“You have touched the lives of all who are gathered and thousands more,” he said. “Thank you for your example of the priesthood to us.”
‘He takes care of us spiritually’
The Mass was followed by a reception featuring a live band, lunch and a slideshow of Father Morrow’s life and ministry. There are 19 grandchildren in Father Morrow’s family, many of whom attended the Mass.
Mary Stockdale and Peter and Michael McKenna are siblings whose mother is Father Morrow’s first cousin. Peter McKenna, who traveled from London to attend, said Father Morrow has celebrated dozens of marriages and baptisms for family members.
“He has always been a special part of our family,” he said. “Around us, he’s the same guy you see as a priest—a quiet, gentle man.”
Stockdale said he is a caretaker.
“He makes everything better. In tragedy or happiness, he takes care of us spiritually. He makes it seem that everything will be OK,” she said.
Melissa Danchetz Simpson first met Father Morrow as a teen parishioner of Good Shepherd Church in Cumming.
“I remember him from when I was a teen playing the piano for the 8 a.m. Mass at Good Shepherd. I can remember his goofy laugh and times spent practicing in a quiet church when I thought I was alone and he was there. We’d talk about music and composing,” she said. “He has a way of chucking you on the chin or shoulder that nearly knocks you down. I really love that man.”
Jim Walsh, a parishioner of St. Thomas the Apostle Church, Smyrna, has known Father Morrow since Walsh was a young boy. Walsh’s mother, Sara, was his secretary at St. Bernadette Church in Cedartown and at St. Thomas the Apostle. Father Morrow was the founding pastor of St. Thomas, which originally held Mass in an old movie theater.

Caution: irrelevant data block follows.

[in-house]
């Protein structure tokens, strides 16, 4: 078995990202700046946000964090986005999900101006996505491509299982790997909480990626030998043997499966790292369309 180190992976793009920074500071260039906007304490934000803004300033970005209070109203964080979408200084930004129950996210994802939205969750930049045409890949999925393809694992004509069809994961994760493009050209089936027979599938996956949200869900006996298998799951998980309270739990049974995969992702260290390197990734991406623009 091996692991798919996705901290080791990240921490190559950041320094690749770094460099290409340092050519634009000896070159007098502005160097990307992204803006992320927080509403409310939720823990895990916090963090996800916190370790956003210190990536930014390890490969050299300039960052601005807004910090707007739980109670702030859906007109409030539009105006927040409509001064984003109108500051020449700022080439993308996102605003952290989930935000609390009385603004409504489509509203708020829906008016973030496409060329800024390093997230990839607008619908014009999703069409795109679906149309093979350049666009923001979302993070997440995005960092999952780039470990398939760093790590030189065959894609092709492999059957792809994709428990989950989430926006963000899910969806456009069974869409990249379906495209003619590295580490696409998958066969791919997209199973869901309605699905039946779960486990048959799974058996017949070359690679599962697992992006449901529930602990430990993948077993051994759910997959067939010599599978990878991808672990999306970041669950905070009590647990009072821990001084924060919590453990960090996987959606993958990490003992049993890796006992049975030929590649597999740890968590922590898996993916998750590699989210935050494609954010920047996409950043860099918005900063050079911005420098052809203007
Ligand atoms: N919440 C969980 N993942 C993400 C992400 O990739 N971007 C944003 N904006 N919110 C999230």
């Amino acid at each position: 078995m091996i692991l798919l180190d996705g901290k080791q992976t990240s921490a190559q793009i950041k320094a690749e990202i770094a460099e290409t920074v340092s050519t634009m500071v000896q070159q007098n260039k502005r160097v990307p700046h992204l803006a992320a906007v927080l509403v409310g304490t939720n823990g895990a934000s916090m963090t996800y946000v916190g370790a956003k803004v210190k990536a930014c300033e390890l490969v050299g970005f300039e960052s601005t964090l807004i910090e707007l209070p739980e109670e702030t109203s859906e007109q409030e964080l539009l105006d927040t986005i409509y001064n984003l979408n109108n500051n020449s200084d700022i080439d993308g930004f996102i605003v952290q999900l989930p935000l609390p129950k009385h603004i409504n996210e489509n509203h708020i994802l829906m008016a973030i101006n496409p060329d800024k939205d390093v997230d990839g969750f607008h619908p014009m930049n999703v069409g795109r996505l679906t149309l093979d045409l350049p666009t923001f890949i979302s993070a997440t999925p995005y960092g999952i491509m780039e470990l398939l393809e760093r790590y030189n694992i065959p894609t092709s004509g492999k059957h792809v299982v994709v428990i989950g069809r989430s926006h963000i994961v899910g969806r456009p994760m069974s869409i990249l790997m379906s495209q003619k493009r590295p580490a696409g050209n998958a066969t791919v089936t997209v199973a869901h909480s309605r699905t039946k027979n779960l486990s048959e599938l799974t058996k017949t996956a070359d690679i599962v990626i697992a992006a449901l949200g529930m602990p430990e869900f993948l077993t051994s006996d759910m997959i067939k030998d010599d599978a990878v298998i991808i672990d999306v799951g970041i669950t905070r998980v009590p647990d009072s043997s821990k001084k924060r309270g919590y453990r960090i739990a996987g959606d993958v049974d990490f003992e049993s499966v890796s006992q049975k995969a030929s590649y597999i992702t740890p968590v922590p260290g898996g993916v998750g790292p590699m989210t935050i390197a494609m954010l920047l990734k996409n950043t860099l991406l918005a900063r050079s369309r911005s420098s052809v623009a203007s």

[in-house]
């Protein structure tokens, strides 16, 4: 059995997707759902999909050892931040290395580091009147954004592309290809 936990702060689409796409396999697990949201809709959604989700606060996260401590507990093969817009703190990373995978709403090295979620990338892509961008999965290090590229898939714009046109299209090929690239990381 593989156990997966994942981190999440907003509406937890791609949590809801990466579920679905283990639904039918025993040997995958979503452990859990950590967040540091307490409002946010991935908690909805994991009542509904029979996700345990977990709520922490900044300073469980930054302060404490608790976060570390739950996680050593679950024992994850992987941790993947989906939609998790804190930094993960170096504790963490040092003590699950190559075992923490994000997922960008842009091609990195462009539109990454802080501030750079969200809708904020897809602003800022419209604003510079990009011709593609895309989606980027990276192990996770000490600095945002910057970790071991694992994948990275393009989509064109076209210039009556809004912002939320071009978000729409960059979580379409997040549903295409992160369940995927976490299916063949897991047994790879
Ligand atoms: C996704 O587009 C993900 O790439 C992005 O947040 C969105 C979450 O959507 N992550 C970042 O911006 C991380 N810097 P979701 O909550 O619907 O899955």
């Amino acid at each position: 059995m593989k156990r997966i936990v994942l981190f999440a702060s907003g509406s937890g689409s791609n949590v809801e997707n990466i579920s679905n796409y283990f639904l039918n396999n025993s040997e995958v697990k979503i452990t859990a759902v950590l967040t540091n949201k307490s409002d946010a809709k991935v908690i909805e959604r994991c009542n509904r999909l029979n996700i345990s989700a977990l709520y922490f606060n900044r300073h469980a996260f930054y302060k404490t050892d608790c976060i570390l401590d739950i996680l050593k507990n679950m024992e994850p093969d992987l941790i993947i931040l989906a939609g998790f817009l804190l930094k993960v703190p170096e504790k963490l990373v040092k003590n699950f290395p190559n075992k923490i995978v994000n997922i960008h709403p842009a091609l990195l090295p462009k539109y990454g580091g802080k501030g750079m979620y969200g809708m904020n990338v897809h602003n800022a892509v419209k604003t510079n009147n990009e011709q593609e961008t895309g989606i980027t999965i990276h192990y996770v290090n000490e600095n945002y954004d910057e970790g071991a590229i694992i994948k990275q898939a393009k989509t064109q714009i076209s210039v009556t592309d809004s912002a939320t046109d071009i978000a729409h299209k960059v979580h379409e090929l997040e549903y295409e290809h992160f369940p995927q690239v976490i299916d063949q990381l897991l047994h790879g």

“My brothers and I would go to the Belmont Theater before Mass and sweep out the popcorn,” he said. “Father Morrow was very tall and imposing. And he had these movie-star looks like John Wayne. He was a powerful looking guy. He’d stand up on that stage at the theater, and he had everyone’s attention.”
And Father Morrow used that power to fight for those who suffered injustice, Walsh said. The church was across the street from a subsidized housing community. During the 1960s, in a time of civil injustice, the commercial buses that went along the street would refuse to stop for the black members of the community.
“My mother and Father Morrow would stand in the middle of the road and force the bus to stop. Then they were able to get on the bus,” he said.
Grateful, many of the residents began attending church at St. Thomas, leading to protests from the Ku Klux Klan. But Father Morrow never backed down.
Walsh’s mother would often have Father Morrow over for dinner. He later helped instruct Walsh’s future wife, Susan, to become Catholic. He married the couple and baptized all four of their children.
“He is a very devout man, but also one of the smartest men I’ve ever met. He’s very approachable and kind,” he said. “I think of him as the way a priest should be. If you had to make a poster that shows what a priest is, it should have a picture of Father Morrow.”